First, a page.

UN urges South Sudan parties to cease hostilities after recent offensive

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Continuous fighting around the Jonglei State capital Bor has driven an estimated 136,000 South Sudanese civilians across the River Nile into Awerial County in Lakes State. Photo: UNMISS/Wade Mageng

Warring parties in South Sudan are being urged to cease hostilities and to uphold their responsibility to protect civilians.

The appeal was made by the United Nations in a statement issued on Saturday in the wake of a recent government offensive in the Upper Nile region which forced 25,000 to flee their homes.

South Sudan gained independence nearly six years ago but fighting between rival forces that began in December 2013 led to scores of deaths and widespread displacement.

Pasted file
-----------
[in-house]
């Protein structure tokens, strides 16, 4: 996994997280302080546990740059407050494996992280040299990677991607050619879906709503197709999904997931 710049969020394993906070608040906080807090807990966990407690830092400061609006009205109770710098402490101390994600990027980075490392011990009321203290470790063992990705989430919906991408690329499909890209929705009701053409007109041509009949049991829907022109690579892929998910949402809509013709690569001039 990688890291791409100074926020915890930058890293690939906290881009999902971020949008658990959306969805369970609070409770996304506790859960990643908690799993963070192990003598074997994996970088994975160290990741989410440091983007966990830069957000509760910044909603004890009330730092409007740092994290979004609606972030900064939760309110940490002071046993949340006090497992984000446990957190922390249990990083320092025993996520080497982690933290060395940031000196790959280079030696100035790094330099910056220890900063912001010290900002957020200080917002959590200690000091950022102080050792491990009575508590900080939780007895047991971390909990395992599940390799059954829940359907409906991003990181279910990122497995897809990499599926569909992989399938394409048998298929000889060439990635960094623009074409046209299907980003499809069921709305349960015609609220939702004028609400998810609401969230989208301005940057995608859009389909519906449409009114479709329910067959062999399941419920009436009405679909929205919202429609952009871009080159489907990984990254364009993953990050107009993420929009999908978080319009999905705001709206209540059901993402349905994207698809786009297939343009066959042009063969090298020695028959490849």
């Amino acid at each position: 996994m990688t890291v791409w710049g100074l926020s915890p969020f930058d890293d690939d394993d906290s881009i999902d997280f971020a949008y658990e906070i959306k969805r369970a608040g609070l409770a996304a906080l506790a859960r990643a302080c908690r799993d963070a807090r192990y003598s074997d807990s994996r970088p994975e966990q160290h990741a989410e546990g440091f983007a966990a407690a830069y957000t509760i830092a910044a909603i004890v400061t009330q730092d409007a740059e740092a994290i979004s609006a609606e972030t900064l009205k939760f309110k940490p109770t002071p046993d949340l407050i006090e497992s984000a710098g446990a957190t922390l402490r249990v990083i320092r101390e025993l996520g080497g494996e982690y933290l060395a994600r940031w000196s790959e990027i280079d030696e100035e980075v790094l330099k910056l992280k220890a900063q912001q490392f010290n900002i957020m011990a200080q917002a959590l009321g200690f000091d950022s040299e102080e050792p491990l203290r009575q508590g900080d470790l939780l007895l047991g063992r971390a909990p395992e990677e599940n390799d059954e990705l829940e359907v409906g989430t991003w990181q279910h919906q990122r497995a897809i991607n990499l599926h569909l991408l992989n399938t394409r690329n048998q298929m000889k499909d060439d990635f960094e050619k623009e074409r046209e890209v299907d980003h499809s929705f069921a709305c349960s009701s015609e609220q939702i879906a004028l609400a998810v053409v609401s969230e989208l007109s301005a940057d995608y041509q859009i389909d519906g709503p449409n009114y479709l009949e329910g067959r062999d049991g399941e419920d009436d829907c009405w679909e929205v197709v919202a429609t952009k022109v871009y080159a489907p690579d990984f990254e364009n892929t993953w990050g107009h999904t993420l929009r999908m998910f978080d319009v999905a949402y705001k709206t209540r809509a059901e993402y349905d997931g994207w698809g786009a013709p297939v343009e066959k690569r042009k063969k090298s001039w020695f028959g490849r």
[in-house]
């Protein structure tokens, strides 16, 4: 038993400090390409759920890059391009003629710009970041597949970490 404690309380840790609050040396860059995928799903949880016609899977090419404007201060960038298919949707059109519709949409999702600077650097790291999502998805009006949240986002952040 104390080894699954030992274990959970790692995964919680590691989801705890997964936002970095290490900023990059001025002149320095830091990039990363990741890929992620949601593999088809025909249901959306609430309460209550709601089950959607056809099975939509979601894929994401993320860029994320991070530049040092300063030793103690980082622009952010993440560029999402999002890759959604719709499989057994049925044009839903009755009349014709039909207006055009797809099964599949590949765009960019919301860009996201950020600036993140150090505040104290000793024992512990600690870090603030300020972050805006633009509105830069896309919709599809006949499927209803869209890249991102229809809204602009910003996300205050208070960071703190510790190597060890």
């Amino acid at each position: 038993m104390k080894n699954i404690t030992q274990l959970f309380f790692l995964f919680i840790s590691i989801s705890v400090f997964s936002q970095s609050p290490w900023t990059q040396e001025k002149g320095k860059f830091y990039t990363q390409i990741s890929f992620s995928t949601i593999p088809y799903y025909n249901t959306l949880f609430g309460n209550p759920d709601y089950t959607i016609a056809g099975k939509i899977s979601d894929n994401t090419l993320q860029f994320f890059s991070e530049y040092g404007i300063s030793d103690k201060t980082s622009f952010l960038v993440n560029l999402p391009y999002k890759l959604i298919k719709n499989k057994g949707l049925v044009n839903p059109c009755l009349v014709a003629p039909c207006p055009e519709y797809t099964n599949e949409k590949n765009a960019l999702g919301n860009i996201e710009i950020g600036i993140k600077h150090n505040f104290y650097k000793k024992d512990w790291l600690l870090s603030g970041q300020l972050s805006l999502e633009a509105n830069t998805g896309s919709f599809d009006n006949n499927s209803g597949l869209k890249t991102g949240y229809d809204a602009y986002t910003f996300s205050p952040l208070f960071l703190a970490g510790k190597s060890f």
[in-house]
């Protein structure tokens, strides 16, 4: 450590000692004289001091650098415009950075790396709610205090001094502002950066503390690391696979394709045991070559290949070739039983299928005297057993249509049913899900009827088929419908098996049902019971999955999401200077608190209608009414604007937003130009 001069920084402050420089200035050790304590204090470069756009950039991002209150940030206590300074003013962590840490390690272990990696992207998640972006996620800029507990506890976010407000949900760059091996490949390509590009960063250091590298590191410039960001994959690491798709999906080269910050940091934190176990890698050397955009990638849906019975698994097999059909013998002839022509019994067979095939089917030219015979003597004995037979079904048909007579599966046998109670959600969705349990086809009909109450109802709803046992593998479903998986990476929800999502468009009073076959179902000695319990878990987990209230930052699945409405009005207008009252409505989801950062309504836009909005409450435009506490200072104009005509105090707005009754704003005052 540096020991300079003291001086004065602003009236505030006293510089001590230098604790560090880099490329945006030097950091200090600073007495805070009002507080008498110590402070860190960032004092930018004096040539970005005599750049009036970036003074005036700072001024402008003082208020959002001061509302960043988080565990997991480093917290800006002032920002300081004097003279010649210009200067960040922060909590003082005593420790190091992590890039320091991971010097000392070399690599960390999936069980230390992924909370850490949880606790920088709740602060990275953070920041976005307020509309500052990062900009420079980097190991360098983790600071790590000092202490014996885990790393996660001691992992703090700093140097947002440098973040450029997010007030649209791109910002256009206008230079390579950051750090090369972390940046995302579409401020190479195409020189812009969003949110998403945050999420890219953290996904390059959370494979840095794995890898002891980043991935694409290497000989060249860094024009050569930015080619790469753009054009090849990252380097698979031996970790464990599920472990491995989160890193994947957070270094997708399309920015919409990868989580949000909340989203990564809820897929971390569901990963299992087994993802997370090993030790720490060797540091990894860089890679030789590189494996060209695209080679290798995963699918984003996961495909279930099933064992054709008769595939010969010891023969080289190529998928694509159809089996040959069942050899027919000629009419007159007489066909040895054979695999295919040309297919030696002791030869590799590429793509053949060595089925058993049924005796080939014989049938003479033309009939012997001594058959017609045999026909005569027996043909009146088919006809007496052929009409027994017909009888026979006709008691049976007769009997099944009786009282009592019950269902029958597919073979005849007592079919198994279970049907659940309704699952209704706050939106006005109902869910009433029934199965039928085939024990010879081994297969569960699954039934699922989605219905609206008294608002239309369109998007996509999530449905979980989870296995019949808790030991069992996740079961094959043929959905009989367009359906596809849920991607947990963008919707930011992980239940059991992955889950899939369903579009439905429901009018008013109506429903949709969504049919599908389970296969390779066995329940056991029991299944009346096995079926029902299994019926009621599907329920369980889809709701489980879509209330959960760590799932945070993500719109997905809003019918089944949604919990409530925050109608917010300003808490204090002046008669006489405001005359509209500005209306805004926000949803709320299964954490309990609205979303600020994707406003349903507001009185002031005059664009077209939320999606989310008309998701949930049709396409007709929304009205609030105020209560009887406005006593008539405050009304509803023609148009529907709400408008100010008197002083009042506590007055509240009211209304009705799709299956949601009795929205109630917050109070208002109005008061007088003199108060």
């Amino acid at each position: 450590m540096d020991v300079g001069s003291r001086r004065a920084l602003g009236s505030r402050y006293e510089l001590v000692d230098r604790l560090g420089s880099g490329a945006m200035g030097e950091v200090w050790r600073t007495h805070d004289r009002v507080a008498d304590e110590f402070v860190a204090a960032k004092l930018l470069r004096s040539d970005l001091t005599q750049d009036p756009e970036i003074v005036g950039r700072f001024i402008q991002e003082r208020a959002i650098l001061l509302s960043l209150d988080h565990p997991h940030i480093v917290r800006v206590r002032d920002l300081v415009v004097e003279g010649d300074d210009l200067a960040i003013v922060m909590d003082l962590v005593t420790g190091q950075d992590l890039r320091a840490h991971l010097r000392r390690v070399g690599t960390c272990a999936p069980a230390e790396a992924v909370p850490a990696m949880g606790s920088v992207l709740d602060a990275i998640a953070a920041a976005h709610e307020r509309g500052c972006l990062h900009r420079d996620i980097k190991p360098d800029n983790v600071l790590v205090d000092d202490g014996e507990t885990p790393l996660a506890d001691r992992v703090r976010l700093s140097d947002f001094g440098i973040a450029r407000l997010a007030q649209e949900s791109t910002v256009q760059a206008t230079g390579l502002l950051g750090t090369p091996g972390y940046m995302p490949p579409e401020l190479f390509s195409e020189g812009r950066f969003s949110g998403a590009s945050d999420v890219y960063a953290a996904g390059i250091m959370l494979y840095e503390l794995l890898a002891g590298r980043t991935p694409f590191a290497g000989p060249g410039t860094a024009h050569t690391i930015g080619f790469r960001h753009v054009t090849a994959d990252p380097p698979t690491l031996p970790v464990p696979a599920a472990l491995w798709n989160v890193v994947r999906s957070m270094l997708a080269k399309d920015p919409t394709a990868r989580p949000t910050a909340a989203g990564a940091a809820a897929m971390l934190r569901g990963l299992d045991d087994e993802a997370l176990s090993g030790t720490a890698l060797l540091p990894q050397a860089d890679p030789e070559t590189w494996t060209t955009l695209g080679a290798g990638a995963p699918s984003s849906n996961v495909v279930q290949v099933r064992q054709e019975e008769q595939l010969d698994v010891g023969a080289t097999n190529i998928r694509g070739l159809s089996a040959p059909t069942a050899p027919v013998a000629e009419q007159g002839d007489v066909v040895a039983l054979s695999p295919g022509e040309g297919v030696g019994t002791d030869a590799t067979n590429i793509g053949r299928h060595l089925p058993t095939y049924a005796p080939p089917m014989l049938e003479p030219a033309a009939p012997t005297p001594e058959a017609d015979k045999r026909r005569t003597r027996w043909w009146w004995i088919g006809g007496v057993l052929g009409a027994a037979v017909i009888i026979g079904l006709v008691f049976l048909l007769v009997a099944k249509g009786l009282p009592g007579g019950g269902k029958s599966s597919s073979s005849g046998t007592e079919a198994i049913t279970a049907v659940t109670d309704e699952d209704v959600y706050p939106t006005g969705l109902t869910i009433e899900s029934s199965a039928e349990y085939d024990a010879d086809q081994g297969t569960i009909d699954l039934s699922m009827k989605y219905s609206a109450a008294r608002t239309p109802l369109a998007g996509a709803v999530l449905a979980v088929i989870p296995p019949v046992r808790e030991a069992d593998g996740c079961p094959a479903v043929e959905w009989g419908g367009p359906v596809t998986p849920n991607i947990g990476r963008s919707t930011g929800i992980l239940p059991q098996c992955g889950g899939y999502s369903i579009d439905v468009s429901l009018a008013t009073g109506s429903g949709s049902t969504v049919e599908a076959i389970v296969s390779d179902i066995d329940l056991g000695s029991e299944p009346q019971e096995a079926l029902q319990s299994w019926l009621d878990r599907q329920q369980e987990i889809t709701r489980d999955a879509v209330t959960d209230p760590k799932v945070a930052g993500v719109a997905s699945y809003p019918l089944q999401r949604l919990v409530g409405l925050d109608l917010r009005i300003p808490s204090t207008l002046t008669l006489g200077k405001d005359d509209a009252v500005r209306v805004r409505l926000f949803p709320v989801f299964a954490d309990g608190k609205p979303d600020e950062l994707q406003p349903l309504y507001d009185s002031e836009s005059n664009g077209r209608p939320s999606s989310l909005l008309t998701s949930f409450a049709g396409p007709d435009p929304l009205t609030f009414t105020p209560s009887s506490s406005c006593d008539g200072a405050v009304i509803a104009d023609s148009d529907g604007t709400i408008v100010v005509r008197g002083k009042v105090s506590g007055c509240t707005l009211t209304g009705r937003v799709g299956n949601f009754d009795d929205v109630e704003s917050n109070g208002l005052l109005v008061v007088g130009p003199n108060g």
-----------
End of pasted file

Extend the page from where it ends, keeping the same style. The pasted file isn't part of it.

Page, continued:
Clashes have continued despite the signing of a peace agreement in August 2015.

Dianne Penn reports.

The statement, issued by the Spokesman for the UN Secretary-General, said the renewed upsurge in fighting "represents a callous and blatant disregard" of pledges made during a summit last month aimed at bringing about a ceasefire and facilitating humanitarian access.

It called on all sides to ensure humanitarians have safe access to civilians in "imminent danger" along the West Bank of the River Nile.

"There can be no military solution to the crisis in South Sudan," the statement continued, expressing hope that the parties will be encouraged to return to the negotiating table.

The UN remains committed to working with the African Union and regional body IGAD to secure a peaceful resolution of the conflict, the statement concluded.

Dianne Penn, United Nations.

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